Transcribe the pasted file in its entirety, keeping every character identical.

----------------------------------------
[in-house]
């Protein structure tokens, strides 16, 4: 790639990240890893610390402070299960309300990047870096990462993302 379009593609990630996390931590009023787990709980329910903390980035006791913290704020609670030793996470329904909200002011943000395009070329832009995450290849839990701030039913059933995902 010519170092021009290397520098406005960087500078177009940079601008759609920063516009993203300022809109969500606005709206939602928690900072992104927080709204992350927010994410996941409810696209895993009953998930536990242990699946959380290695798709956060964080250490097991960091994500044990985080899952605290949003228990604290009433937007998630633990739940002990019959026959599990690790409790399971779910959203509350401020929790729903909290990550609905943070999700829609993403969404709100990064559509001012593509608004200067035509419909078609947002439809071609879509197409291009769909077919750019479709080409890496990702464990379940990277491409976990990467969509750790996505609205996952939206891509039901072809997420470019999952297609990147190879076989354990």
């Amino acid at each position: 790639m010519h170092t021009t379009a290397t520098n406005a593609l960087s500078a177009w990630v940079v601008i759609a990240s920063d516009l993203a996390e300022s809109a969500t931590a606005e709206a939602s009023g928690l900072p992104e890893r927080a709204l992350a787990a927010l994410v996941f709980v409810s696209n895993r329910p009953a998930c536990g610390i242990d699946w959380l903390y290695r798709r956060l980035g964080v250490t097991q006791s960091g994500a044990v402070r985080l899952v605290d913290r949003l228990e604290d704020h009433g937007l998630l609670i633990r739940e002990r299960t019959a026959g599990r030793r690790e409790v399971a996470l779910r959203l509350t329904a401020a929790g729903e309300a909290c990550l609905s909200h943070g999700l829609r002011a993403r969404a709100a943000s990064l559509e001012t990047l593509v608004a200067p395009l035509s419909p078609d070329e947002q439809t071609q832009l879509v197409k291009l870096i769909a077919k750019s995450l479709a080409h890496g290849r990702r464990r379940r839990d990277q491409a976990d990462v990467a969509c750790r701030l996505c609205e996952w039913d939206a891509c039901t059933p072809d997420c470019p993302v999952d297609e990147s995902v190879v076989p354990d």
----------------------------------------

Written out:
[in-house]
């Protein structure tokens, strides 16, 4: 790639990240890893610390402070299960309300990047870096990462993302 379009593609990630996390931590009023787990709980329910903390980035006791913290704020609670030793996470329904909200002011943000395009070329832009995450290849839990701030039913059933995902 010519170092021009290397520098406005960087500078177009940079601008759609920063516009993203300022809109969500606005709206939602928690900072992104927080709204992350927010994410996941409810696209895993009953998930536990242990699946959380290695798709956060964080250490097991960091994500044990985080899952605290949003228990604290009433937007998630633990739940002990019959026959599990690790409790399971779910959203509350401020929790729903909290990550609905943070999700829609993403969404709100990064559509001012593509608004200067035509419909078609947002439809071609879509197409291009769909077919750019479709080409890496990702464990379940990277491409976990990467969509750790996505609205996952939206891509039901072809997420470019999952297609990147190879076989354990």
């Amino acid at each position: 790639m010519h170092t021009t379009a290397t520098n406005a593609l960087s500078a177009w990630v940079v601008i759609a990240s920063d516009l993203a996390e300022s809109a969500t931590a606005e709206a939602s009023g928690l900072p992104e890893r927080a709204l992350a787990a927010l994410v996941f709980v409810s696209n895993r329910p009953a998930c536990g610390i242990d699946w959380l903390y290695r798709r956060l980035g964080v250490t097991q006791s960091g994500a044990v402070r985080l899952v605290d913290r949003l228990e604290d704020h009433g937007l998630l609670i633990r739940e002990r299960t019959a026959g599990r030793r690790e409790v399971a996470l779910r959203l509350t329904a401020a929790g729903e309300a909290c990550l609905s909200h943070g999700l829609r002011a993403r969404a709100a943000s990064l559509e001012t990047l593509v608004a200067p395009l035509s419909p078609d070329e947002q439809t071609q832009l879509v197409k291009l870096i769909a077919k750019s995450l479709a080409h890496g290849r990702r464990r379940r839990d990277q491409a976990d990462v990467a969509c750790r701030l996505c609205e996952w039913d939206a891509c039901t059933p072809d997420c470019p993302v999952d297609e990147s995902v190879v076989p354990d």